Scientists Are Learning Lessons Of Regeneration From Tiny Organism
Dr. Dasaradhi Palakodeti with his team members. Image : Dhiru Bansal
In an ideal world, one would like to live with no deformities. How often you think about being able to re-grow limbs after an amputation or any injury. Imagine being able to regenerate your spinal cord after an accident has left you paralyzed. Nature has many examples of some tiny organisms completely re-growing from their small pieces. Scientists are studying such organisms to learn important lessons in regeneration.
Researchers at the Bangalore-based Institute for Stem Cell Biology and Regenerative Medicine have reported that deformities in the epidermis (outer skin layer) of an organism called planaria cause the defect in their stem cell function and regeneration. This is significant because epidermal cells are not stem cells.
Planaria are flatworms that live in fresh water and have the ability to regenerate from almost any pieces to form a completely new animal with all functional organ systems. Researchers used planaria as a model organism to understand the mechanism behind its immense regenerative ability.
“Our study has shown how the organization of epidermal cells during planarian regeneration is crucial for regulating stem cell function,” said Dr. Dasaradhi Palakodeti, a scientist at the Bangalore based Institute, and a co-author of the study published in the journal Development.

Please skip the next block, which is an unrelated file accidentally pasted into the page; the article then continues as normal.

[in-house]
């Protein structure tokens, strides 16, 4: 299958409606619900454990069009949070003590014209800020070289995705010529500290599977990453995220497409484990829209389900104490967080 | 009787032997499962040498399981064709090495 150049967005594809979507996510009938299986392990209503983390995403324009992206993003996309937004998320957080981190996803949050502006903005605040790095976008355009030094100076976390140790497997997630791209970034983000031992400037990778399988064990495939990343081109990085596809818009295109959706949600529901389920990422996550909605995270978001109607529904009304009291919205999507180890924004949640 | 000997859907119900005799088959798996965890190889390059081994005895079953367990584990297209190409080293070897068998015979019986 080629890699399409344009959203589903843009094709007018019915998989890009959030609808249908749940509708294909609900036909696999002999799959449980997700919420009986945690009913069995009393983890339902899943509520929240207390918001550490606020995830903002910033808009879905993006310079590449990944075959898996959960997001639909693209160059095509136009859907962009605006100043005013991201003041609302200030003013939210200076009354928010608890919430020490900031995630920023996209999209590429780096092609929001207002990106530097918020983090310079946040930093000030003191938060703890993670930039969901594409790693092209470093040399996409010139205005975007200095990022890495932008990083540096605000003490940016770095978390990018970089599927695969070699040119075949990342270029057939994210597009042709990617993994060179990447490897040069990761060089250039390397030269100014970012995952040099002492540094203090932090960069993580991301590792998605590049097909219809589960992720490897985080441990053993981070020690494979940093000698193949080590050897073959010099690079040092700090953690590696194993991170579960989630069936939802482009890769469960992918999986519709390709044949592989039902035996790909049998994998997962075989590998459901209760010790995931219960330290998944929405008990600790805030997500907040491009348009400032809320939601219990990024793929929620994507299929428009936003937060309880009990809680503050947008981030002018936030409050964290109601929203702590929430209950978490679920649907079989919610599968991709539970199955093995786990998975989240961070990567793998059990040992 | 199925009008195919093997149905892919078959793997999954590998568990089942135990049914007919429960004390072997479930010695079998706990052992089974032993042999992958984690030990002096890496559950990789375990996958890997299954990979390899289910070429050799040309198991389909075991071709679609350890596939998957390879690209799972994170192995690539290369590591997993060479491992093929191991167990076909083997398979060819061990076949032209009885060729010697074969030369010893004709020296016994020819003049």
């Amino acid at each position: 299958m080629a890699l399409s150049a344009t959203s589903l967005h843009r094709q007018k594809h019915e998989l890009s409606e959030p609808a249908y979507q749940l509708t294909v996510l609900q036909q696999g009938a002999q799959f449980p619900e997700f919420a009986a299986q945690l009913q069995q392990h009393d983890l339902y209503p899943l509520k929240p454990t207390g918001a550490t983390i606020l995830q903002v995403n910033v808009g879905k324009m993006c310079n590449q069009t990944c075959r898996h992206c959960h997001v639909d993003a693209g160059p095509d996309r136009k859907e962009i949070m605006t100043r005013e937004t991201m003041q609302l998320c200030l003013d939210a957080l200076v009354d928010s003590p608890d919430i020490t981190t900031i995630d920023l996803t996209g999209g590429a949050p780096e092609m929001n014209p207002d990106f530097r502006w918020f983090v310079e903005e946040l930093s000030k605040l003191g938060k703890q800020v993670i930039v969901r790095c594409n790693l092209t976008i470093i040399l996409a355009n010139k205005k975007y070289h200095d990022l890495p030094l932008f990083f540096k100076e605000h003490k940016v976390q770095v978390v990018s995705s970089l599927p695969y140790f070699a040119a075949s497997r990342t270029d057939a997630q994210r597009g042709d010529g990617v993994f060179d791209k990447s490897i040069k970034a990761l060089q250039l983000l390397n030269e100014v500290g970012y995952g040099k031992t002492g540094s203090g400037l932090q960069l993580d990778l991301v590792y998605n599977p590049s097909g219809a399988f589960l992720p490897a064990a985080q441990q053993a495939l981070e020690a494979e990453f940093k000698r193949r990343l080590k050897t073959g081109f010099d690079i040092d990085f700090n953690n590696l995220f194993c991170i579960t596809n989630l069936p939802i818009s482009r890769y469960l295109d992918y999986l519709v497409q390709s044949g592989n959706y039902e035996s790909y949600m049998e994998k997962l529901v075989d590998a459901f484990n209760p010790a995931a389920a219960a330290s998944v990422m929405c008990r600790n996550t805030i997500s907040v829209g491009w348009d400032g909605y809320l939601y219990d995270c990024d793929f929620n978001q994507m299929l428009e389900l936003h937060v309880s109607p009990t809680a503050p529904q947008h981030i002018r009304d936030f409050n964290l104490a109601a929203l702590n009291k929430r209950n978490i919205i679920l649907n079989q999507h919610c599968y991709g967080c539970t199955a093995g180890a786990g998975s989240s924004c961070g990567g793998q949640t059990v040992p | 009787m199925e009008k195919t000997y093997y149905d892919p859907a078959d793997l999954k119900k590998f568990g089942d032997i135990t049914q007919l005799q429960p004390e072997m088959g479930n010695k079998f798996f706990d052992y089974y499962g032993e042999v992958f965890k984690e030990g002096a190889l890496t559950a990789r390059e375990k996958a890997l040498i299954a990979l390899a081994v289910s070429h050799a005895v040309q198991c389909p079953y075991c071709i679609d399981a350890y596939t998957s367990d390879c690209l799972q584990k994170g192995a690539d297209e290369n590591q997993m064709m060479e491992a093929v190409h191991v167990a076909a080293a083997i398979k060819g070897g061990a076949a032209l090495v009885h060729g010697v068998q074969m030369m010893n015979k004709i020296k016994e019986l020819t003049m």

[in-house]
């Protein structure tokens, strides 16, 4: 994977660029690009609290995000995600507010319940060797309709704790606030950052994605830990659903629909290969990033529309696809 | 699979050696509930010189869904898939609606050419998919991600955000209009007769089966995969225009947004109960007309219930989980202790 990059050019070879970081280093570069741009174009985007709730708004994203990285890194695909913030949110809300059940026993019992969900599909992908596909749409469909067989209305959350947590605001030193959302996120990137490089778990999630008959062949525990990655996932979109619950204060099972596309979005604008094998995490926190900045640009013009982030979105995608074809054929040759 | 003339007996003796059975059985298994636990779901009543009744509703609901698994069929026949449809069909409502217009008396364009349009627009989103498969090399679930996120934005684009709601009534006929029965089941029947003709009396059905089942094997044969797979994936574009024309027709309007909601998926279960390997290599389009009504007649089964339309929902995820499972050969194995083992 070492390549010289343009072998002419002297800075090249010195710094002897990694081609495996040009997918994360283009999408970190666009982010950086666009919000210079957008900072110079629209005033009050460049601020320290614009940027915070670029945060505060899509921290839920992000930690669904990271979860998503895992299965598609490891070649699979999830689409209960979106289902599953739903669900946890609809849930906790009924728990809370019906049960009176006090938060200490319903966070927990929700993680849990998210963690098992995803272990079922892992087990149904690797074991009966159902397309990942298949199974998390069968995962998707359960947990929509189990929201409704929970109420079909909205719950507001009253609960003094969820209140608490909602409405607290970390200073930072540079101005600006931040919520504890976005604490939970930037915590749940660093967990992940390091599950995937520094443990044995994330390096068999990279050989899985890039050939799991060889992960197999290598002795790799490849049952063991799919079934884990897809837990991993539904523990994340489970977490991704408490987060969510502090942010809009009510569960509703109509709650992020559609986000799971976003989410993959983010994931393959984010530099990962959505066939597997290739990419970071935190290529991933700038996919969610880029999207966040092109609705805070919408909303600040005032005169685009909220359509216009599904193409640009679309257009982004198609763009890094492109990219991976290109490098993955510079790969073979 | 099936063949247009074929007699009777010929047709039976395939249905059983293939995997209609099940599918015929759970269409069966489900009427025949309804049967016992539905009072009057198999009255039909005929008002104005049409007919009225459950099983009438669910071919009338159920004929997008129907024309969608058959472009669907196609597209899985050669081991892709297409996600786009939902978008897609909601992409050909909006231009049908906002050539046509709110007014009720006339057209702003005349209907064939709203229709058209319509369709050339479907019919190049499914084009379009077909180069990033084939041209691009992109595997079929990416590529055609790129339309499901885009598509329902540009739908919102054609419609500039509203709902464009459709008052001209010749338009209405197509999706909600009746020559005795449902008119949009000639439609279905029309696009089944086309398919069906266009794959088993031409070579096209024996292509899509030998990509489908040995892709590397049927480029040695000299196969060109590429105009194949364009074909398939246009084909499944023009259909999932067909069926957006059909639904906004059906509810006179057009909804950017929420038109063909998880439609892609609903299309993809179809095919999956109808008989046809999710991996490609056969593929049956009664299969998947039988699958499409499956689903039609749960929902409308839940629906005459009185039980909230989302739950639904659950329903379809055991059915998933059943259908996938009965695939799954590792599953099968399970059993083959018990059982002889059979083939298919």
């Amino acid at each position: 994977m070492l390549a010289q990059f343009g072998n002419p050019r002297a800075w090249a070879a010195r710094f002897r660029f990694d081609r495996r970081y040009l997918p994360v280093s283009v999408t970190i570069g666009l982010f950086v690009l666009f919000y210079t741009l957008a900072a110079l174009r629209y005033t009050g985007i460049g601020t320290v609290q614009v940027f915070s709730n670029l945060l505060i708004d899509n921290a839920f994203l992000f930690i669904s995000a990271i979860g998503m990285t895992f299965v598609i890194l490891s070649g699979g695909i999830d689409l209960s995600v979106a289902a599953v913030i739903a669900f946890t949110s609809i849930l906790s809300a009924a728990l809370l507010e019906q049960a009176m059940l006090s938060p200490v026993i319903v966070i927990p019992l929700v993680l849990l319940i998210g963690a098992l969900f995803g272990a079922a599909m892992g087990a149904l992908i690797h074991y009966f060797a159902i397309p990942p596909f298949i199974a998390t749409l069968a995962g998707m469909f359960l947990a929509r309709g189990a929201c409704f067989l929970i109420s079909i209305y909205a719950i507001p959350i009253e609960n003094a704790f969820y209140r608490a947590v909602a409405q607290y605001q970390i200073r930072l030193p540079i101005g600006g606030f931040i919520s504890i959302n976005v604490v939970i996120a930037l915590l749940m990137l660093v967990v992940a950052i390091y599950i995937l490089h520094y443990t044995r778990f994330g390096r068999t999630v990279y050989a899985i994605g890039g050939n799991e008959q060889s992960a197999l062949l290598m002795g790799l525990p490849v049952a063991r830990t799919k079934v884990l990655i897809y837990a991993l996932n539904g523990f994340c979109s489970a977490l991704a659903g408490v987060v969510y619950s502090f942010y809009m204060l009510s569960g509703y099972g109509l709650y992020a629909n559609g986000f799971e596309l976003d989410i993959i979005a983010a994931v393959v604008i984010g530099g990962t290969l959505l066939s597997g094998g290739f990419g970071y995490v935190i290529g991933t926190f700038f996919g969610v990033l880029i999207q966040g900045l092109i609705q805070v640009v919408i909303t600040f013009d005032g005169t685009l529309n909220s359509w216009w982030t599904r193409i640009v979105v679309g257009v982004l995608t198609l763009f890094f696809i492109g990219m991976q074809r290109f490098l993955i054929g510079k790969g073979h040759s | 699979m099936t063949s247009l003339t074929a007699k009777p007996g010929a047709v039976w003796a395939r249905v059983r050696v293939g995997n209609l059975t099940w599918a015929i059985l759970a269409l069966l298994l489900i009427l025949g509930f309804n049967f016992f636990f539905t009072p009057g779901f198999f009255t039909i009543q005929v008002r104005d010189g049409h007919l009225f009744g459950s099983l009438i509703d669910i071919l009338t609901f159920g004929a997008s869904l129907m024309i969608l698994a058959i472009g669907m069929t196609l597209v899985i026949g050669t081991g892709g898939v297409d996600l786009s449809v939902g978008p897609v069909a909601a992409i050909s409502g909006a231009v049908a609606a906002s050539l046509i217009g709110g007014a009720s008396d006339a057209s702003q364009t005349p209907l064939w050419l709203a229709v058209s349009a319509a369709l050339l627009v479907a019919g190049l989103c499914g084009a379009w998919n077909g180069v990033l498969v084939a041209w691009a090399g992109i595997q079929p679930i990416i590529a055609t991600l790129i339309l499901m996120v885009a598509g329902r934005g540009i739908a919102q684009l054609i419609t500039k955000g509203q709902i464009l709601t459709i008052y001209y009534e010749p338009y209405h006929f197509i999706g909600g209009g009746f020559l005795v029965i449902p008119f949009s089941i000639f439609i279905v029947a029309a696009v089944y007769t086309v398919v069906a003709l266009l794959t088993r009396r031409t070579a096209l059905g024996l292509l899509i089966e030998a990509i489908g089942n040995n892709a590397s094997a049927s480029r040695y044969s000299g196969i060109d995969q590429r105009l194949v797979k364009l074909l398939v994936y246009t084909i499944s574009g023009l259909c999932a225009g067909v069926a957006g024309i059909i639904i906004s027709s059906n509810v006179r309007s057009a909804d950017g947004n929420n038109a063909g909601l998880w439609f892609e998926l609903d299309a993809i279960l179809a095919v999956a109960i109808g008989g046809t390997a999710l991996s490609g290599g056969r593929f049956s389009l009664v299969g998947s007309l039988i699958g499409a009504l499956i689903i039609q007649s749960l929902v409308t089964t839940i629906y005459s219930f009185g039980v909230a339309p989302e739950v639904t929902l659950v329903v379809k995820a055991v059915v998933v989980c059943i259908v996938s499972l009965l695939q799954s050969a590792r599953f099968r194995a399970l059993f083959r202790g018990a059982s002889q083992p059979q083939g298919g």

Regeneration is often synonymous with stem cells and most of the studies focus on understanding factors essential for ‘stemness’. “Here, for the first time we show how planarian epidermis (non- stem cell) plays a critical role in wound healing and stem cell function,” said Dhiru Bansal, first author of this paper.
However, it is still unclear how the environment surrounding stem cells regulates their function. Researchers believe stem cells are instructed by surrounding cells to make right decisions to proliferate and differentiate for regeneration, to give rise missing tissues. The team is working to understand the role of a specific protein called PABPC2 (cytoplasmic poly A binding protein) in regeneration.
“Our report about a crosstalk between stem cells and epidermis in planaria opens new possibilities that can be addressed in other systems as well,” said Jahnavi Kulkarni, one of the authors of this paper.
The study opens up a new possibility to discover the role of non-stem cells in the skin regeneration. Skin is often well-thought-out for its protective function but this new study highlights other potential roles of the skin.
The research team included Dhiru Bansal, Jahnavi Kulkarni, Kavana Nadahalli, Vairavan Lakshmanan, Srikar Krishna, Vidyanand Sasidharan, Shilpa Dilipkumar, Akash Gulyani, Srikala Raghavan and Dasaradhi Palakodeti (Institute for Stem Cell Biology and Regenerative Medicine, Bangalore); Jini Geo and Renu Pasricha (National Centre for Biological Sciences, Bangalore). (India Science Wire)